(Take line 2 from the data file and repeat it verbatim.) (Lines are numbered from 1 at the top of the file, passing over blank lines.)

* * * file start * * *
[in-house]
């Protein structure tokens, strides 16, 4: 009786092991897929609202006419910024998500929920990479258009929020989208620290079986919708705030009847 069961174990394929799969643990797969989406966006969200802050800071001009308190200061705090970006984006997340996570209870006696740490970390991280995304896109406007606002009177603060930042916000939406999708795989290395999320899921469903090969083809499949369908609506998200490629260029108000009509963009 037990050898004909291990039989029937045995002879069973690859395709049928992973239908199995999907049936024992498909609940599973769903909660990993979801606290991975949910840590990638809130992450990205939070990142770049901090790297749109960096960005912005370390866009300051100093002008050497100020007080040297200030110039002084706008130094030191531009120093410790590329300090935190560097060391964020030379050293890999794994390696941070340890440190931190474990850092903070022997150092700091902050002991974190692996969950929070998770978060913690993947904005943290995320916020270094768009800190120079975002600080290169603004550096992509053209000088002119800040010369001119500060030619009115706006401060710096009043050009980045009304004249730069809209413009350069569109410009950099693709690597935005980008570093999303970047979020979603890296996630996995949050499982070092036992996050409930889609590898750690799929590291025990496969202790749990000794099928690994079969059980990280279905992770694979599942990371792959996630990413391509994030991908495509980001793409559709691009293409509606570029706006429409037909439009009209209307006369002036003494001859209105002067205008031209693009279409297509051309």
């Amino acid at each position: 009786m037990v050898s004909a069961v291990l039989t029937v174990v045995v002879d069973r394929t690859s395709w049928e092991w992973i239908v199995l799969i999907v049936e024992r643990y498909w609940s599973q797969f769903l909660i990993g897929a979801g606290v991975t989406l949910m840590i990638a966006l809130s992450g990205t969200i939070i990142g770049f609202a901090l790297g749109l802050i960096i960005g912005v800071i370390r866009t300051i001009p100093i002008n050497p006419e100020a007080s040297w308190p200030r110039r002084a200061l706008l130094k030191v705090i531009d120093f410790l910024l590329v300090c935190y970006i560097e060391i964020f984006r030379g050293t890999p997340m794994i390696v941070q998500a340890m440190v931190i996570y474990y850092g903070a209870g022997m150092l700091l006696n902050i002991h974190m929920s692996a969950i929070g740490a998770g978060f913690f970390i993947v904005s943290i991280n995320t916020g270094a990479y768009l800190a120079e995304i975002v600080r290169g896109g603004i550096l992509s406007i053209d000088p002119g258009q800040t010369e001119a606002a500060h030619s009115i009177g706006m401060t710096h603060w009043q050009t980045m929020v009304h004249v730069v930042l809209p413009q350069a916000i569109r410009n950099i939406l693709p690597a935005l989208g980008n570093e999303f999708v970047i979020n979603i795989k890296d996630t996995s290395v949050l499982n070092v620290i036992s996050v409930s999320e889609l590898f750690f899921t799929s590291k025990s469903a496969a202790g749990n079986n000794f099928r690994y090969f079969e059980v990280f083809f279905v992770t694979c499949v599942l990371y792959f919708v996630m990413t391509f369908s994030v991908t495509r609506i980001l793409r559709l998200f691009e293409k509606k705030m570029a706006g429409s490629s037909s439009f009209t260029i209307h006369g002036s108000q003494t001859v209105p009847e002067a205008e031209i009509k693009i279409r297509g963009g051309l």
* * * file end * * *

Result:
């Protein structure tokens, strides 16, 4: 009786092991897929609202006419910024998500929920990479258009929020989208620290079986919708705030009847 069961174990394929799969643990797969989406966006969200802050800071001009308190200061705090970006984006997340996570209870006696740490970390991280995304896109406007606002009177603060930042916000939406999708795989290395999320899921469903090969083809499949369908609506998200490629260029108000009509963009 037990050898004909291990039989029937045995002879069973690859395709049928992973239908199995999907049936024992498909609940599973769903909660990993979801606290991975949910840590990638809130992450990205939070990142770049901090790297749109960096960005912005370390866009300051100093002008050497100020007080040297200030110039002084706008130094030191531009120093410790590329300090935190560097060391964020030379050293890999794994390696941070340890440190931190474990850092903070022997150092700091902050002991974190692996969950929070998770978060913690993947904005943290995320916020270094768009800190120079975002600080290169603004550096992509053209000088002119800040010369001119500060030619009115706006401060710096009043050009980045009304004249730069809209413009350069569109410009950099693709690597935005980008570093999303970047979020979603890296996630996995949050499982070092036992996050409930889609590898750690799929590291025990496969202790749990000794099928690994079969059980990280279905992770694979599942990371792959996630990413391509994030991908495509980001793409559709691009293409509606570029706006429409037909439009009209209307006369002036003494001859209105002067205008031209693009279409297509051309």